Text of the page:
Friday, January 21, 2011

10 Things to Look for in a Mentor

1. Experienced - Mentors are typically older, but that is not a rule. As Bud Bilinch from Fast Company states, one of his mentors is 20 years younger than him and is teaching him the ways of the Web 2.0 world.

2. Character – Your mentor should be a person that you respect and admire. Many times a protege (mentee) patterns his or her life after the life of the mentor and thus you want to ensure you are following a person that with good moral standing.

3. Similar Goals - Find a mentor that has goals similar to yours. It can only help your chances of success if your mentor has already gone through a lot of the work you have in front of you.

4. Availability - Your mentor needs to be available for interaction. It can be great to have a really successful person mentoring you, but if they aren’t available to meet, it defeats the purpose of the arrangement.

5. Open-minded – You need a mentor that is open-minded. This will allow you to progress in a way you need to progress, not necessarily in the way the mentor would prefer.

6. Caring – We all want people to think what we’re doing is important especially our mentor. A mentor needs to care about your success just as much as you do. This is a person that should help you up when you fall and all of this starts with the mentor caring about you and your success.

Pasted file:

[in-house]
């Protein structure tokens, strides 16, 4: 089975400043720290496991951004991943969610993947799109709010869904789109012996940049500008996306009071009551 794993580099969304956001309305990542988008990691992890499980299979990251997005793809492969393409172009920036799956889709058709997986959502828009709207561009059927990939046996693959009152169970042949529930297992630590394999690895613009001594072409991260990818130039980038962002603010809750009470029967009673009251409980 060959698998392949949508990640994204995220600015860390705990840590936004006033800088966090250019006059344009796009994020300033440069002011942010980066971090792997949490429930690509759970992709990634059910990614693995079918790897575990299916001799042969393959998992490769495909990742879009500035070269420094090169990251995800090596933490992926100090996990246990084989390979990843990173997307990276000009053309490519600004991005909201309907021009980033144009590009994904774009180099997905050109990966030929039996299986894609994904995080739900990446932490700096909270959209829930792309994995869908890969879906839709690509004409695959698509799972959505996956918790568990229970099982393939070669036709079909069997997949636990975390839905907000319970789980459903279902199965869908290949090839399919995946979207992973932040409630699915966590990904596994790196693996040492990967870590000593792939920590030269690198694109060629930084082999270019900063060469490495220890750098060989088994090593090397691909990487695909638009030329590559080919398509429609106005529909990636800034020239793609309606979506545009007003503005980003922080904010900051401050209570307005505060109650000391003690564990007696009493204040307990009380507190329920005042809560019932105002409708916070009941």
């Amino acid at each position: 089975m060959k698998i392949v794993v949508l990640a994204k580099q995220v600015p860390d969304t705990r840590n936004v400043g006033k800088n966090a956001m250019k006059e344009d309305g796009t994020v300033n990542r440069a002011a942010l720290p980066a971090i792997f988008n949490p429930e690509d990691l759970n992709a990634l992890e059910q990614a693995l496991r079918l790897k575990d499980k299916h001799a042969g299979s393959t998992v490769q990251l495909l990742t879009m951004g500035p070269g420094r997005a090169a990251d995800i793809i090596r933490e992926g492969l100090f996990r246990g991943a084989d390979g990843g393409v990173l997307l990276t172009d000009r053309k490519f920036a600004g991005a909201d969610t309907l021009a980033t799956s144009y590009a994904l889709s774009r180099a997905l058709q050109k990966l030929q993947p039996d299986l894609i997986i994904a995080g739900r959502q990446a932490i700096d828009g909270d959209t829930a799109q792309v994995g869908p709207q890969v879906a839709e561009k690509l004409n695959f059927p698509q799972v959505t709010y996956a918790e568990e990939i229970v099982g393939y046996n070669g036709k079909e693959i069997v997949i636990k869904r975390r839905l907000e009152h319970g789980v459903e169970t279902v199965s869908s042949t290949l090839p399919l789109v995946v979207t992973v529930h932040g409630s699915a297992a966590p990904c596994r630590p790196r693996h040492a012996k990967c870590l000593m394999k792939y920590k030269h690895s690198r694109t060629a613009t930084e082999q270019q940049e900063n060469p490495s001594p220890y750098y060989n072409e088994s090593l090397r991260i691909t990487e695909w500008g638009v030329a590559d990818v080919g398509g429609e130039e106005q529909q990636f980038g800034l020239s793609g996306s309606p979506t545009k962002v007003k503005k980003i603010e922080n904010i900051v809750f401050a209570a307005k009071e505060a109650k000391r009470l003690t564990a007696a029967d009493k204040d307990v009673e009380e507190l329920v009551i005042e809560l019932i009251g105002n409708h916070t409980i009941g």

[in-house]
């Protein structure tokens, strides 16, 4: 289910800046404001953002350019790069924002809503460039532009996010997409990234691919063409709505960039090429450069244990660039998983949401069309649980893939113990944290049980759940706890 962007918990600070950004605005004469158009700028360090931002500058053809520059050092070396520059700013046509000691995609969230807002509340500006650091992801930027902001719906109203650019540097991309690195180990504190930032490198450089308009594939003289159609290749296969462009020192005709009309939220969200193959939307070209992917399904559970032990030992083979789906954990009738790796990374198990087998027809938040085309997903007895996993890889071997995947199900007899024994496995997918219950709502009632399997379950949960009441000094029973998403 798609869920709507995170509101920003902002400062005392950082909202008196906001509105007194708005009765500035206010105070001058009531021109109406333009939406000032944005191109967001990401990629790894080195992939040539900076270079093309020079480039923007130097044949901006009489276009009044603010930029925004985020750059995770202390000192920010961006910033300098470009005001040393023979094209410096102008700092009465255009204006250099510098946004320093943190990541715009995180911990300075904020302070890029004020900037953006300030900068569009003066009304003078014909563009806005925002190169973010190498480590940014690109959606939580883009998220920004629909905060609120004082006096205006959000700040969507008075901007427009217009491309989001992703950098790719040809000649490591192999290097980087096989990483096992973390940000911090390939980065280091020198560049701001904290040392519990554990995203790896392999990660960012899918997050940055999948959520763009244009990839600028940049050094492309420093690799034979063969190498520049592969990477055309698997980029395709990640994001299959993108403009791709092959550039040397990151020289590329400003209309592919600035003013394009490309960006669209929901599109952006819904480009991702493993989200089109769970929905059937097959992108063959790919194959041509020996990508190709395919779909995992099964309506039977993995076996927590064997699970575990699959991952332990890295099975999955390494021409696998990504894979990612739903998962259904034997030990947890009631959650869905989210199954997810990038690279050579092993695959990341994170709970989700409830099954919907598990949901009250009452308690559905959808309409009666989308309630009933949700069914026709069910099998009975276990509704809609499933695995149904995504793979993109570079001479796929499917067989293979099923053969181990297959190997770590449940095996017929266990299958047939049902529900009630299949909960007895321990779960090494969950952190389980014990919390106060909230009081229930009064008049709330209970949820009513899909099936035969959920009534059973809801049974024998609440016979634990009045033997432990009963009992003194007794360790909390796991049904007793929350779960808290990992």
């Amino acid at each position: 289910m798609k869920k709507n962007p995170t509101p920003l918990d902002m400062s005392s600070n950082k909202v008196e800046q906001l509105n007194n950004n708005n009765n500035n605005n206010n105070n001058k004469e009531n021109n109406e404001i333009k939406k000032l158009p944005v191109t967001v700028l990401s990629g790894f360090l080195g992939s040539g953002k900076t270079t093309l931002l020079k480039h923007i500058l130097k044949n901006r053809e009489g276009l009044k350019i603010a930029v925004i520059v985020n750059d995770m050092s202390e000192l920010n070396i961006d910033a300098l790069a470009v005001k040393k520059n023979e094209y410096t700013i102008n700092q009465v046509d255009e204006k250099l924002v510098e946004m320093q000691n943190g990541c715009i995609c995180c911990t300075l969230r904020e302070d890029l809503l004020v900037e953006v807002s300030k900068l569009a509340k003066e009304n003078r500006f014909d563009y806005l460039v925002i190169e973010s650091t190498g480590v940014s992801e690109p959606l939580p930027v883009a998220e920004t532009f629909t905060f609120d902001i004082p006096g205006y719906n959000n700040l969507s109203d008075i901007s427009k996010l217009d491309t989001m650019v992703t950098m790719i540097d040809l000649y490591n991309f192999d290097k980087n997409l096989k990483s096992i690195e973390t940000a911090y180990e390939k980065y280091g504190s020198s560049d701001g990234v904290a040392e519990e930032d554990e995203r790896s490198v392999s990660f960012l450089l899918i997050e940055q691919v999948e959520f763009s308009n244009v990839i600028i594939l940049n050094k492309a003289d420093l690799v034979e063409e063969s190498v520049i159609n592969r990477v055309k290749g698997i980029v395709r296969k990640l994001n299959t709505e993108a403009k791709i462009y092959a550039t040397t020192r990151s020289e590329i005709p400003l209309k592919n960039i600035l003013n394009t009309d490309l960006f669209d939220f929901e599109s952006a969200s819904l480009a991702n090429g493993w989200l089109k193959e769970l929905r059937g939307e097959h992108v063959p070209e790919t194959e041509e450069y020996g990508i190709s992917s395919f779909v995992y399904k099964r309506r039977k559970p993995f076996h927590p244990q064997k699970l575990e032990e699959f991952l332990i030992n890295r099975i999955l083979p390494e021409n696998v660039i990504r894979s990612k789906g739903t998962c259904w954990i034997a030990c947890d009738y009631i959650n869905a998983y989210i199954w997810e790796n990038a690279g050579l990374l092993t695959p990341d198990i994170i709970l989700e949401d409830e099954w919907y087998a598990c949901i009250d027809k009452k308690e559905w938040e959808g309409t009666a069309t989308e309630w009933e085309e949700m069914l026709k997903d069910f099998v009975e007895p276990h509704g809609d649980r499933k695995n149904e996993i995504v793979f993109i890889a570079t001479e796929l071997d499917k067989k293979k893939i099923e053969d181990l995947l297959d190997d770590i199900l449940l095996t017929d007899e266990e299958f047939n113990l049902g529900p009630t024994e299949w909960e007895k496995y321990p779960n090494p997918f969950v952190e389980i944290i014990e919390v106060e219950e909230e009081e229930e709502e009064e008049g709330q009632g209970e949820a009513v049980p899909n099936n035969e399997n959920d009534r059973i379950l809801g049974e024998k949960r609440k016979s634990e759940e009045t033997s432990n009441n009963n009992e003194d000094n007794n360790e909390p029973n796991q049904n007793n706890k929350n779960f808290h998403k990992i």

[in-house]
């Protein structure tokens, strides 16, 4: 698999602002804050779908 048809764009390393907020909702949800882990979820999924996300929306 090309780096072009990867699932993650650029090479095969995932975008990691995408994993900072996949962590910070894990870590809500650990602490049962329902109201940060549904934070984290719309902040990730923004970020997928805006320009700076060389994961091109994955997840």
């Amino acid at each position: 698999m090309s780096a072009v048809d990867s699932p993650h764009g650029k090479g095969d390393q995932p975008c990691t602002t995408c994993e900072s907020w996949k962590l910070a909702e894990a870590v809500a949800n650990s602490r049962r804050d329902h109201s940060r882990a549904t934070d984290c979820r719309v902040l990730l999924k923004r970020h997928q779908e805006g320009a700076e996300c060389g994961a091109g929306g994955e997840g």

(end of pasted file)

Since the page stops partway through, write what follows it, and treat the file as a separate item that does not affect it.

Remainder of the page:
7. Positive – Your mentor needs to be positive and help keep you positive. If you spend a meaningful amount of time with your mentor, and they are positive, this is bound to rub off on you. Remember, good thoughts in, good thoughts out. People want to work with other positive people. The future is bright and as Henry Ford says “Whether you believe you can do a thing or not, you are right.”

8. Focus – You want a mentor who is able to not only focus on you and what you would like to achieve, but also help you focus. For instance, let’s say you are new to starting a business and have a mentor who has been successful in starting many businesses over the past 30 years. Starting a business can be a daunting task. There’s a lot of things to think about and especially in the beginning, you have to wear many hats. A mentor can help direct you to what might be the most important point in terms of starting a business.

9. Believes in You – A mentor needs to believe in your potential. If they aren’t sold on you, they aren’t going to put all of their effort into the mentor-protege relationship. No one wins in this relationship and both parties are wasting their time.

10. Open and Honest – A mentor-protege relationship is most beneficial when you can both share experiences and bits of information that a normal acquaintance wouldn’t know about you. Openness and honesty also help build credibility and trust among the mentor and protege.

Remember, a mentoring relationship is only as good as the sum of it’s parts. This is only a guide line for what to look for in a mentor. You may add or subtract from this list as pertains to your situation.

Are there other qualities you look for in a mentor? How did you decide who your mentor was going to be?

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